How Long Do You Cough Up Phlegm After Quitting Smoking (And Why)?

Exact Answer: 2 Weeks – 3 Months

Smoking can be defined as the act of burning a tobacco-containing substance and inhaling the resultant smoke. This smoke is absorbed into the bloodstream. This practice is one of the most common forms of recreational drug use. Smoking could be done with pipes, cigarettes, cigars, bidis, hookahs, etc

However, it should always be remembered that generally, smoking has extremely unfavorable effects on the human body. It is extremely detrimental to health as it can cause various diseases like lung cancer, heart attack. mouth cancer, etc.

Thus, if one is trying to quit smoking, one would notice that coughing would happen more than before. This happens as the mucus is trying to get cleared from the lungs which causes one to cough up more phlegm after quitting smoking.

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How Long Do You Cough Up Phlegm After Quitting Smoking?

ConditionsDuration
Severe headaches, moodiness, and irritability after quitting smoking3 – 5 days
Coughing up phlegm after quitting smoking2 weeks – 3 months

As smoking is the practice of burning a cigarette or similar substance and inhaling, its smoke can impact one’s health and particularly one’s lungs in an extremely adverse manner. Thus, this being a harmful habit is always advisable by doctors to be quit as soon as possible to minimize the harmful effects on one’s body.

However, when one tries to quit this harmful habit, one would experience certain side effects on the body as it is trying to heal after being under the influence of tobacco smoke and thus, the recovery after quitting smoking takes time.

As it is the lung that gets most affected due to smoking, they are the ones that start healing right away when one quits smoking for good. Thus, as advisable, quitting smoking sooner or later is extremely beneficial for one’s health and could assist one in living a healthy and fulfilling life.

For improving one’s overall health, quitting smoke is one of the smartest decisions. However, the process of healing after smoking is time-consuming. Recovery would not happen in a day but could take several weeks or even months.

A smoker’s lungs start healing right from the moment the last cigarette is smoked. However, when one has stopped smoking, one might cough up more phlegm. Phlegm is nothing but mucus that is a bit thicker than normal which is coughed up from the respiratory tract which is usually a cue of inflammation and irritation.

This unusual coughing is usually temporary and can be considered as a sign that the body is healing from the harmful effects of smoking. Generally, this coughing could go on till 2 weeks or even 3 months depending on how one’s body reacts to the positive changes happening inside.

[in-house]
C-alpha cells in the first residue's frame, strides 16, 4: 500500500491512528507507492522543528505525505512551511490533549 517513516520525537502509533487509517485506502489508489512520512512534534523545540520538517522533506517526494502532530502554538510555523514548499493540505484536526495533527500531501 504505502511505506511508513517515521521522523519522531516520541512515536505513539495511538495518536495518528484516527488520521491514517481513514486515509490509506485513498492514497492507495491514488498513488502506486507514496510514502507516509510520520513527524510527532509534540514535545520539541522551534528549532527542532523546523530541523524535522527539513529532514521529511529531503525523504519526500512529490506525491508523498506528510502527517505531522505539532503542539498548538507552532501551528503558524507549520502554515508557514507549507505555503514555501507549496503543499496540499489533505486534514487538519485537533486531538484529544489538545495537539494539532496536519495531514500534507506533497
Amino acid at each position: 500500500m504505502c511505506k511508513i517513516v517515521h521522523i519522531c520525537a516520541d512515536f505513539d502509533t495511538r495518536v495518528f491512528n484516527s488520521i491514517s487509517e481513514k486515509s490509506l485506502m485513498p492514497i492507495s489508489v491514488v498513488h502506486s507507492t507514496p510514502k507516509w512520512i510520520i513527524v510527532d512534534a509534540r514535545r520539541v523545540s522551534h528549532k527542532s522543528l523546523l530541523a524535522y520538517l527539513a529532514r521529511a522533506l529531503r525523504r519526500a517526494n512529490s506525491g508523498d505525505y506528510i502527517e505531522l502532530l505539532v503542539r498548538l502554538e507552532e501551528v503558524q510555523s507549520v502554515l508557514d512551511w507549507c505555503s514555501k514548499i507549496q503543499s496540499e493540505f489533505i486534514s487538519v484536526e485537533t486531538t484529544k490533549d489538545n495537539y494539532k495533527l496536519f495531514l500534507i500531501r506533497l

Why Do you Cough Up Phlegm For So long After Quitting Smoking?

To understand why one coughs more than usual after quitting smoking, one first needs to know what happens tobacco smoke enters the human body. In smoking, the smoke that results from the burning of the tobacco product slows down the normal movement of the tiny hairs called cilia.

Cilia help in the movement of phlegm or mucus out of the lungs. Thus, when one quits smoking, the negative effects on cilia get reversed and those tiny hairs become active again. This can be seen as the first sign of healing after stopping smoking.

When a person smokes for a certain period, tobacco smoke enters the lung, and phlegm gets accumulated in one’s lung. However, when a person decides to quit smoking, the cilia which are in the process of recovering helps in clearing the stockpiled phlegm out of one’s lungs. This causes a person who has recently quit smoking to cough more than usual.

This type of cough, also accompanied by shortness of breath, can last for a few weeks to several months. Generally, this begins to improve within a month but for some people, it could take up to one year after quitting smoking to stop coughing.

Conclusion

One should remember that coughing phlegm after quitting smoking is normal and happens because the body is in recovery mode and is healing from the inside. Quitting smoking can potentially reverse years of damage caused by smoking on one’s lungs and overall health. Thus, the internally accumulated phlegm being cleared out from the lung’s system causes one to cough more than normal.

This coughing up of phlegm can last for the different duration for different people. Usually, it is observed that this excessive coughing can last for 2 weeks to 3 months. However, one should immediately seek consultancy from one’s doctor if such coughs persist longer than usual or if one coughs up blood as it might signify some serious underlying issues.

References

  1. https://www.sciencedirect.com/science/article/pii/S000293439900056X
  2. https://thorax.bmj.com/content/56/suppl_2/ii7?int_source=trendmd&int_campaign=usage-042019&int_medium=cpc